Here the mind is rejuvenated into a new orientation of thinking. Nothing of the world can satisfy us. There was a king called Yayati. The story comes in the Puranas and in the Mahabharata. He was very fond of sensual gratification. He was getting old, but the desire was not waning. He was in a state of grief. “I am old. My sense organs are not strong enough to receive the joys of life.” He went to his children. “Lend me your youth, my dear children. After my satisfactions, I will hand it back.” Nobody was prepared to give his youth. So he cursed them; he uttered some imprecations. One of them, they say, was agreeable to this request. In a mysterious way by tapas, austerity, by a vicarious suffering, as it were, vicarious transference, we may say, the youth of the poor boy was transferred to this old man. He became youthful again, and enjoyed all the pleasures of the senses. But again old age came. When he returned the youth, he was old again. It is said he went to the heavens due to the effect of his sacrifices, and he was not repentant. He was asked: “What have you seen?” “What have I seen? Nothing can satisfy me. There is no end. The pleasures of life have not satisfied me. All the rice and the wheat, all the gold that is on Earth may not be sufficient for the satisfaction of one man.” This is what he said. All the gold and the silver and the wheat and the rice and the sugar and what not, all the things of the world will not be sufficient to satisfy the cravings of even one person in the world. And what about many of us?

Thus one decides in the end, and girds up one’s loins to lead a life that is really recognisable in the higher realms of being into which we have to enter one day or the other. Sadhana is the stage into which we enter after this condition of vicharana. Subeccha, desire for the good, is the first stage. Vicharana, investigation, self-inquiry is the second stage, and the thinning out of the mind, the threadlike condition of the ego which was earlier very fat with these joys as if it is going to break, that tanumanasi condition is one of heightened spiritual practice or sadhana.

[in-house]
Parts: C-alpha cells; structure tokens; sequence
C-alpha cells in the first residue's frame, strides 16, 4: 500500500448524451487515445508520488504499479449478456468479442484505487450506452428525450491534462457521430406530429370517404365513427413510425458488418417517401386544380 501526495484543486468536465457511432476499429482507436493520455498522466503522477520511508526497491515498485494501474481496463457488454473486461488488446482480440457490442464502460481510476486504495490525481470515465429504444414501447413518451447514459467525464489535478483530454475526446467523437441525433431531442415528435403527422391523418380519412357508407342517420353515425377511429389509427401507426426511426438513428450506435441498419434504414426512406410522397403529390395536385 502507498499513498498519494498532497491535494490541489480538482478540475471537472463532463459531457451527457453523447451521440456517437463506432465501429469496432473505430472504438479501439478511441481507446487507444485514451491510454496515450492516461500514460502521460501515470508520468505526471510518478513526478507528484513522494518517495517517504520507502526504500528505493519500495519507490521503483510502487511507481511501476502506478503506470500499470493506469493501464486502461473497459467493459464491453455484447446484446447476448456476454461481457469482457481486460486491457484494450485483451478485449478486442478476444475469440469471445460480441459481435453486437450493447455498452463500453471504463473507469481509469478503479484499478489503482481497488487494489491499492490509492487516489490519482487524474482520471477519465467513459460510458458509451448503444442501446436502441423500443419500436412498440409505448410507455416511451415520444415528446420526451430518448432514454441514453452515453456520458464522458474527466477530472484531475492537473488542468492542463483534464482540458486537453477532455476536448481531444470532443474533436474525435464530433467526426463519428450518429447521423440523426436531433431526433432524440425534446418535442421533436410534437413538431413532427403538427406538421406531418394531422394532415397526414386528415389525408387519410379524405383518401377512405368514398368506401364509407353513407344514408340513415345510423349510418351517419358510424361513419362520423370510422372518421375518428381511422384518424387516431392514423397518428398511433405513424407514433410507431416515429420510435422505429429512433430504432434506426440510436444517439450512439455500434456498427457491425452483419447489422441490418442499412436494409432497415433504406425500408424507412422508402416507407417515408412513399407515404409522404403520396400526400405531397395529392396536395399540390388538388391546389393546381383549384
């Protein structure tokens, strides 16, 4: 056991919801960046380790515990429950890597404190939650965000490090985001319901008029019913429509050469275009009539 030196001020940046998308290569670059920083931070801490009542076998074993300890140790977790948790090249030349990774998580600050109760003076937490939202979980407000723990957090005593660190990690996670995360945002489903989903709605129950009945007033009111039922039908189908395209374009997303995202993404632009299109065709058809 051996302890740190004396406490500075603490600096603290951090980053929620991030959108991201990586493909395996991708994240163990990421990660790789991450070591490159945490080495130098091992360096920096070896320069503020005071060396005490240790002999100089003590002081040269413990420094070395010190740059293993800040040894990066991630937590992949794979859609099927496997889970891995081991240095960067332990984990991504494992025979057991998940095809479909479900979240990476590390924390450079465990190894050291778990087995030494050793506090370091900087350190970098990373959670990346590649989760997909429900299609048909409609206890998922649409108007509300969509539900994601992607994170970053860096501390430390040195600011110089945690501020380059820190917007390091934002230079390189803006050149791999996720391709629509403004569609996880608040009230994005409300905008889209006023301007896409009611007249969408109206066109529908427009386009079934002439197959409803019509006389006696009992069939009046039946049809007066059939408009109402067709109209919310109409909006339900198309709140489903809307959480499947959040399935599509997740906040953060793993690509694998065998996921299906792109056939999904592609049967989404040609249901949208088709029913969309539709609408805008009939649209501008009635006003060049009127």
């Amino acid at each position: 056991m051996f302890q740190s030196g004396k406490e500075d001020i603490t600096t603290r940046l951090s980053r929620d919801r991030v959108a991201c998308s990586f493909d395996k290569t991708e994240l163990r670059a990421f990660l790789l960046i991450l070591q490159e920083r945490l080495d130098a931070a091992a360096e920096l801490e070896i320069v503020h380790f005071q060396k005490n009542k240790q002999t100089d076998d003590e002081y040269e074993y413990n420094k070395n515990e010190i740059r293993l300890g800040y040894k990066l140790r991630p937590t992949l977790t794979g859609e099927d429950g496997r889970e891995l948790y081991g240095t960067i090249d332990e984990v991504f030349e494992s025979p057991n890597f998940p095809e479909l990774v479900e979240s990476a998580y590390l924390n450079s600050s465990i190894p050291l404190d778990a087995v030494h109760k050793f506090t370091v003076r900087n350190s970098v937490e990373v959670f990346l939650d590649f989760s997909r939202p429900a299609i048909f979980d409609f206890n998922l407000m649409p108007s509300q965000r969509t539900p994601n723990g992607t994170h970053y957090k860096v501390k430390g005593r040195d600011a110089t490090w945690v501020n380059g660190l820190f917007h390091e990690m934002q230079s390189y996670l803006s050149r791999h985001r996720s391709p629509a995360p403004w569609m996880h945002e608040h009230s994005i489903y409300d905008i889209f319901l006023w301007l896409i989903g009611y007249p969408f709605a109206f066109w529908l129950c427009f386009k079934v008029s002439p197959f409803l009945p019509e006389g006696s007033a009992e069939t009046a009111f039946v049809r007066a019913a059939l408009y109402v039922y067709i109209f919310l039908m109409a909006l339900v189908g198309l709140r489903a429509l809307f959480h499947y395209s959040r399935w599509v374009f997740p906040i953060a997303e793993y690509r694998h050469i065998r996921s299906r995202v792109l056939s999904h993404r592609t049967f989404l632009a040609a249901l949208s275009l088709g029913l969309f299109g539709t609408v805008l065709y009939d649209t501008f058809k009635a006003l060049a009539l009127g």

What is sadhana? What is spiritual practice? What is it that can save us from these turmoils of the life of sorrow by an inward communion that we establish with the law of God or, we may say, rita or satya, the law of the universe, which is another way of saying that we sacrifice ourselves at the altar of God’s creation. A yajna is performed by our Atman, a yajna which is jnanyajna, a knowledge sacrifice which is a knowledge of the fact that our very existence is inseparable from the creation of the Absolute impels us to surrender ourselves to this all-being. Towards this sense, sadhanas are practiced by japa, by kirtan, by swadhaya, by puruscharana, by dhyana, by tirth yatra, by study of scriptures, by charitable acts, gifts and the like, by holy baths and what not.

When the mind is thinned out, and the ego is famished almost, the light of the Atman reveals itself. The sun, though he is so fiercely brilliant, is clouded completely by thick layers of water particles as if an eclipse has covered the sun. In dark monsoon, even midday looks like night. Such a condition has befallen us. The light that is within us is beclouded by the layers of clouds of unfulfilled longings, desires which have been carried over into our present life from our earlier ones by non-fulfilment, lodged now in our koshasanandamaya kosha, subtle body, the linga sarira. They are thick, but they have to scud. The clouds have to move by a fierce concentration directed towards this yajna purusha, the omnipresent reality which is the ultimate reason why we have even these apparent joys of life on Earth.

Light flashes when sadhana is intensified, the mind is purified, the intellect is stabilised. What happens? The clouds of desire disperse. Longings for contact with objects of sense break, and affections for things cease. In the light of the fact that our mind, our ego is only a network of longings for external objects, we may very well understand how they break when the desire ceases. As a cloth is made up of threads, the mind is made up of desires. It has no independent existence apart from the threads. So is the mind, so is the ego.